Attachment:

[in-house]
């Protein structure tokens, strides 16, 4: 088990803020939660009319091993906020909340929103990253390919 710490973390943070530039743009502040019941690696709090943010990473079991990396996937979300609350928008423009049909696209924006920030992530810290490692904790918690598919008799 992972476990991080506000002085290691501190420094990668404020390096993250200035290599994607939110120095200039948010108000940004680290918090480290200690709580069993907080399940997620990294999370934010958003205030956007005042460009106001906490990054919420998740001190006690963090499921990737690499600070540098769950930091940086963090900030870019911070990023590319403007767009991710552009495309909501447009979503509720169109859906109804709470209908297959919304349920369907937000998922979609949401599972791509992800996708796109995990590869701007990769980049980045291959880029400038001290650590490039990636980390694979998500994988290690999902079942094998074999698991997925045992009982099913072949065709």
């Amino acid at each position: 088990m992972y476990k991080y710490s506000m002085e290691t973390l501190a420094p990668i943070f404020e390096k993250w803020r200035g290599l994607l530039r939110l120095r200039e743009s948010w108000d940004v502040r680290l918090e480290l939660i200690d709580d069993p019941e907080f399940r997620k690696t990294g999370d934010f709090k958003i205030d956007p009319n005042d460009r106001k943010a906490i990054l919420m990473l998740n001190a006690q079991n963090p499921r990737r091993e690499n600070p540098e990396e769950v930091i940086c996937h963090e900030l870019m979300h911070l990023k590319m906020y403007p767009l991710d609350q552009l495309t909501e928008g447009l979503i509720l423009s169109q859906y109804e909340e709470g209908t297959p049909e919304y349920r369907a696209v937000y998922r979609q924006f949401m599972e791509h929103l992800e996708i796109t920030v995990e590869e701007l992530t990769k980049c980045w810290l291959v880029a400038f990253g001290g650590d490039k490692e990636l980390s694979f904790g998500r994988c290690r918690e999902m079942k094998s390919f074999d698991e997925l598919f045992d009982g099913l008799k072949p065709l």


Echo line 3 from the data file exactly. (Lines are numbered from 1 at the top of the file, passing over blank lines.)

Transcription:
């Amino acid at each position: 088990m992972y476990k991080y710490s506000m002085e290691t973390l501190a420094p990668i943070f404020e390096k993250w803020r200035g290599l994607l530039r939110l120095r200039e743009s948010w108000d940004v502040r680290l918090e480290l939660i200690d709580d069993p019941e907080f399940r997620k690696t990294g999370d934010f709090k958003i205030d956007p009319n005042d460009r106001k943010a906490i990054l919420m990473l998740n001190a006690q079991n963090p499921r990737r091993e690499n600070p540098e990396e769950v930091i940086c996937h963090e900030l870019m979300h911070l990023k590319m906020y403007p767009l991710d609350q552009l495309t909501e928008g447009l979503i509720l423009s169109q859906y109804e909340e709470g209908t297959p049909e919304y349920r369907a696209v937000y998922r979609q924006f949401m599972e791509h929103l992800e996708i796109t920030v995990e590869e701007l992530t990769k980049c980045w810290l291959v880029a400038f990253g001290g650590d490039k490692e990636l980390s694979f904790g998500r994988c290690r918690e999902m079942k094998s390919f074999d698991e997925l598919f045992d009982g099913l008799k072949p065709l």